2. I had change and I knew how much
3. I got on the right bus

Sitting on the bus, I was thankful for how it goes around and around, and back and loop-de-loop, taking its time to go through all the smaller streets.

It gave me time to fall.

Falling is an art. How to fall involves reducing the action to its basics.

Removing obstructions (you do not want to fall into sharp objects, for sure).
Removing paraphernalia (you do not want to fall with a computer laptop in your bag).
Removing distractions (you do not want to be falling worrying about your expensive linen suit).

While I was in the bus falling, I reduced myself to my very very basic being.

Remove the layer of worry. Everything will work out to its natural conclusion.
Remove the layer of responsibility. Feeling responsible for our staff, I knew that we were blessed with dedicated people who truly believe in what we do at a very deep level.
Remove the layer of doubt. What we do is important. Not only important in terms of improving health, but maybe, a new importance in uncovering the politics of health care.  The truth is healthy.
Remove the layer of pride. There will be people who will  question the events and judge, but it does not change me and it does not change what we do. The sky is still blue after the day is gone.
And when everything was removed, I was left only with my belief in myself. 
And that belief is true and it is intact.
And that belief is all I need.
In the bus, I ended up almost whispering: if I am true to that belief, then this too shall pass.

And then, the most frightening thought that ever happens to every married man:
How to explain this to my wife.

My wife apparently, knows the art of falling just fine. She will get big-upset if the kids leave a plate of lasagna in the  living room. But a raid + seizure + lock-down? She was calm and focused. She actually said these words..."You know, this might be a good thing."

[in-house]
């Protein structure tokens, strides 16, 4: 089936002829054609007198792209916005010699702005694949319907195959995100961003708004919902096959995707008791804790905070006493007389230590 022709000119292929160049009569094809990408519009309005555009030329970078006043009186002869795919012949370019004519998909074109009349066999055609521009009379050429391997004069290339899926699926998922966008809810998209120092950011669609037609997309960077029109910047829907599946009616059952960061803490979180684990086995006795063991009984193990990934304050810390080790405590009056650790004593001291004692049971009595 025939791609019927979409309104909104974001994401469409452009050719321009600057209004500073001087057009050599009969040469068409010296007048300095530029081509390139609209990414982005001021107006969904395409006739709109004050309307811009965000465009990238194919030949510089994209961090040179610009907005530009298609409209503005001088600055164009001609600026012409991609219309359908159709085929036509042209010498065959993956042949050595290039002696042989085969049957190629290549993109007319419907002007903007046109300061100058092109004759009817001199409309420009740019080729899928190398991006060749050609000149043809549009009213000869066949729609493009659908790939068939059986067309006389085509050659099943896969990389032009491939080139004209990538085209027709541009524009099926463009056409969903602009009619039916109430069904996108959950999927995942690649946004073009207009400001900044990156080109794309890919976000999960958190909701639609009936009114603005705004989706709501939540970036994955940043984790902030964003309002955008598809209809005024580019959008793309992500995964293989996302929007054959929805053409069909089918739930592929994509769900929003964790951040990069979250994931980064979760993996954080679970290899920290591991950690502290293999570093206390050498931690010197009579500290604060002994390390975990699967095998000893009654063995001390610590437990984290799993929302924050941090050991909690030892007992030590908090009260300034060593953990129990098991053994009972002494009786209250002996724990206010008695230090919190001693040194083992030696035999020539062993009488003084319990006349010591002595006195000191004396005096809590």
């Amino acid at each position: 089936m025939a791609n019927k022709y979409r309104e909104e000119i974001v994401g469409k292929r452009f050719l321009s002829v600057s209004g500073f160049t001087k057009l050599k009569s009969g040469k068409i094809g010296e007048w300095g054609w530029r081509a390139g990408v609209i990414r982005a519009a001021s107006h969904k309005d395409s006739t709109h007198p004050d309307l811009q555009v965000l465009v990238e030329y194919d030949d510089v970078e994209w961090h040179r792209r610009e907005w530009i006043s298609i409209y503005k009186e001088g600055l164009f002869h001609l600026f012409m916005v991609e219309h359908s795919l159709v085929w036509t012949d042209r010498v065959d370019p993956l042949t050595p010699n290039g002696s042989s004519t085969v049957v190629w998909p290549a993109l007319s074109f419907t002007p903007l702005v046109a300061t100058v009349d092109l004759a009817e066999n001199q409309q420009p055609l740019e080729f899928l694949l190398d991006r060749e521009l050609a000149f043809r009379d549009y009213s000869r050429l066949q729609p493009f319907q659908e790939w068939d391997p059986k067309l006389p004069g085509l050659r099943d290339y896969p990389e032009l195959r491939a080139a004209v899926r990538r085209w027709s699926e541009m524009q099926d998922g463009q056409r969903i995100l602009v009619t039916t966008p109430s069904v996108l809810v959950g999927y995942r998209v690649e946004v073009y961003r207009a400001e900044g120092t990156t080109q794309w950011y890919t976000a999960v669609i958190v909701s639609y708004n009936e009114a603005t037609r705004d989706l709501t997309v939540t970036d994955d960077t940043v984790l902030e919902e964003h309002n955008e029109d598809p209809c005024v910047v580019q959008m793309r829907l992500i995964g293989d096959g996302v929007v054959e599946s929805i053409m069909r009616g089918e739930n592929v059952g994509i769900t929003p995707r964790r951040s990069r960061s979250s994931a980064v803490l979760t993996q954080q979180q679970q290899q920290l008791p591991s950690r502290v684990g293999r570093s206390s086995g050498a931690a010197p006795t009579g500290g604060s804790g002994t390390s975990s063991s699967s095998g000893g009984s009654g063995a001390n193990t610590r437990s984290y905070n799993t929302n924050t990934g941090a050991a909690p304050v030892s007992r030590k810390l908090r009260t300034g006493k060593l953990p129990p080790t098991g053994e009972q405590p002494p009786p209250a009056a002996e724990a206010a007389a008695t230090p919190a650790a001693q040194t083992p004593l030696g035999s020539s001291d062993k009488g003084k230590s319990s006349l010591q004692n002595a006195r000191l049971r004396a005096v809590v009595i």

The Three Treasures
The three treasures of the Tao Te Ching are restraint, compassion and love. All actions, to be effective, have to be true to these themes  at all times.

If the fight against intolerance is with anger, any victory is hollow. If our actions are driven by the wrong motives (pick any of the three: ego, greed or vanity) and not by love, then any achievement is temporary. We have to love what we do, we have to be compassionate about  each person we deal with. We have to behave with restraint. If we do, then what we do will be honest and true and lasting.

To act without action means that in the end, the obstacles put in our way makes us stronger and more committed. Water will always find its own way: It may take time, but it will find its own way and the only requirement of me is to get out of the way and be ready to see the answer when it presents itself. 

I can not see through the fog. I wait for it to lift.
I can not see through a dirty window. I wash it first.
I can not see with a headache. I sip a drink of tea.
I can not see with my eyes closed.  I open them.

I shall fall with grace.
I shall wait with restraint.

What awaits is beautiful and perfect.


They left the store at 11:30 PM. We heard movement in the lobby and cars starting. They did not say goodbye. They left through the receiving door and the store was suddenly empty. On the counter was a list of the inventory taken. It was 46 pages long.